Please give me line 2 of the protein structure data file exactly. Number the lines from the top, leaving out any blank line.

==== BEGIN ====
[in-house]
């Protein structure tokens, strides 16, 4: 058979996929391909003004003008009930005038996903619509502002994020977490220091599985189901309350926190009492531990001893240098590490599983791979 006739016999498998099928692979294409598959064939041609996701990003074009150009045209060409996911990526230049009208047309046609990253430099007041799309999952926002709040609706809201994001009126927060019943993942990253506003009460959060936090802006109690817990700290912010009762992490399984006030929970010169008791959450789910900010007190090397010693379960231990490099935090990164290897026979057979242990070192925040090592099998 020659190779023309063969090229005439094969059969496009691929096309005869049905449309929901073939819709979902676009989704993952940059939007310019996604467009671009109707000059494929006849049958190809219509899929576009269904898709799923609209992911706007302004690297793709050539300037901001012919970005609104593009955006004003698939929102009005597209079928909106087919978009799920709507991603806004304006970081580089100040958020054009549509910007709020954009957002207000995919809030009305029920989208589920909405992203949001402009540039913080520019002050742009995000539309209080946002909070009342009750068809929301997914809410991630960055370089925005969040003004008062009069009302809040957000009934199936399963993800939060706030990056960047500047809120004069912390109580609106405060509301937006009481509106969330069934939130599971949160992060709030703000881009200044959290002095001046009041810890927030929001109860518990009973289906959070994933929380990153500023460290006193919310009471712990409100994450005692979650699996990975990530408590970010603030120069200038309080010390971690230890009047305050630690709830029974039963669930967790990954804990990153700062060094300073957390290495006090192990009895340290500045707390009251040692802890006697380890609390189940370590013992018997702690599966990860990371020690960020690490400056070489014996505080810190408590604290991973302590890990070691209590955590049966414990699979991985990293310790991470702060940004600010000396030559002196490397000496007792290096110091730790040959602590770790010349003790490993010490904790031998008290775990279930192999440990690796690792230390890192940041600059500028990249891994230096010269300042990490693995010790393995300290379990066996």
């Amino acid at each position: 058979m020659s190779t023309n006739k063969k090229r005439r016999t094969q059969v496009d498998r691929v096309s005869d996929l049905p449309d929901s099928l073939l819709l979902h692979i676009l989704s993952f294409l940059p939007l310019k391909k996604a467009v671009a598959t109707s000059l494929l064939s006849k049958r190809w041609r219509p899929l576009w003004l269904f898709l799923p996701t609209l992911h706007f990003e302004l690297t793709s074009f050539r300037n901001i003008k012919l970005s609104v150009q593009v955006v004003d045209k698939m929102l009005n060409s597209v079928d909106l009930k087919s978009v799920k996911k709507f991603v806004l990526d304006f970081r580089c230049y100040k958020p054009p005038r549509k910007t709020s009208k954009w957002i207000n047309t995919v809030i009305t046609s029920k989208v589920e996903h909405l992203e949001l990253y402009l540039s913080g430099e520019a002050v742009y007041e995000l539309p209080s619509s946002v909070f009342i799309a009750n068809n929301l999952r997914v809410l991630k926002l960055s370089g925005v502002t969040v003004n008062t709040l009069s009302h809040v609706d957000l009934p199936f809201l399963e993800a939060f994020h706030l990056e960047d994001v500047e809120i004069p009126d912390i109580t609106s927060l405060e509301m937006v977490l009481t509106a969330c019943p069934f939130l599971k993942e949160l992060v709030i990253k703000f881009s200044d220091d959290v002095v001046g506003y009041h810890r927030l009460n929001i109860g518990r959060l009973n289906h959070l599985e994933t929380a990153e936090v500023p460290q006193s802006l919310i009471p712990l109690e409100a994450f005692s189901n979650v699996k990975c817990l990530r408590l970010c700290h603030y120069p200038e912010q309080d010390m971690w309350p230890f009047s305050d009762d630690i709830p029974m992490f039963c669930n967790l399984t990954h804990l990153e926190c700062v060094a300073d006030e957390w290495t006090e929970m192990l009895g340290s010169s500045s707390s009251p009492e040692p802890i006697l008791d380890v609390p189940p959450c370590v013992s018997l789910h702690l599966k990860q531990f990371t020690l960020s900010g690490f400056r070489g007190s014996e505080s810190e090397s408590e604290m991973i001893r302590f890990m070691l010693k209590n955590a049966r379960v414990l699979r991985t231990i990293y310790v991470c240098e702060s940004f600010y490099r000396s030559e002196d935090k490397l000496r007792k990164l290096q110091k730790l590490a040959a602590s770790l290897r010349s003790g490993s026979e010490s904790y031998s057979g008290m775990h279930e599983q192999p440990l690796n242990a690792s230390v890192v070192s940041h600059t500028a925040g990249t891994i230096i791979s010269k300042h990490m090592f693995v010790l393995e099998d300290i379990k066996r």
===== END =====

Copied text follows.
């Protein structure tokens, strides 16, 4: 058979996929391909003004003008009930005038996903619509502002994020977490220091599985189901309350926190009492531990001893240098590490599983791979 006739016999498998099928692979294409598959064939041609996701990003074009150009045209060409996911990526230049009208047309046609990253430099007041799309999952926002709040609706809201994001009126927060019943993942990253506003009460959060936090802006109690817990700290912010009762992490399984006030929970010169008791959450789910900010007190090397010693379960231990490099935090990164290897026979057979242990070192925040090592099998 020659190779023309063969090229005439094969059969496009691929096309005869049905449309929901073939819709979902676009989704993952940059939007310019996604467009671009109707000059494929006849049958190809219509899929576009269904898709799923609209992911706007302004690297793709050539300037901001012919970005609104593009955006004003698939929102009005597209079928909106087919978009799920709507991603806004304006970081580089100040958020054009549509910007709020954009957002207000995919809030009305029920989208589920909405992203949001402009540039913080520019002050742009995000539309209080946002909070009342009750068809929301997914809410991630960055370089925005969040003004008062009069009302809040957000009934199936399963993800939060706030990056960047500047809120004069912390109580609106405060509301937006009481509106969330069934939130599971949160992060709030703000881009200044959290002095001046009041810890927030929001109860518990009973289906959070994933929380990153500023460290006193919310009471712990409100994450005692979650699996990975990530408590970010603030120069200038309080010390971690230890009047305050630690709830029974039963669930967790990954804990990153700062060094300073957390290495006090192990009895340290500045707390009251040692802890006697380890609390189940370590013992018997702690599966990860990371020690960020690490400056070489014996505080810190408590604290991973302590890990070691209590955590049966414990699979991985990293310790991470702060940004600010000396030559002196490397000496007792290096110091730790040959602590770790010349003790490993010490904790031998008290775990279930192999440990690796690792230390890192940041600059500028990249891994230096010269300042990490693995010790393995300290379990066996």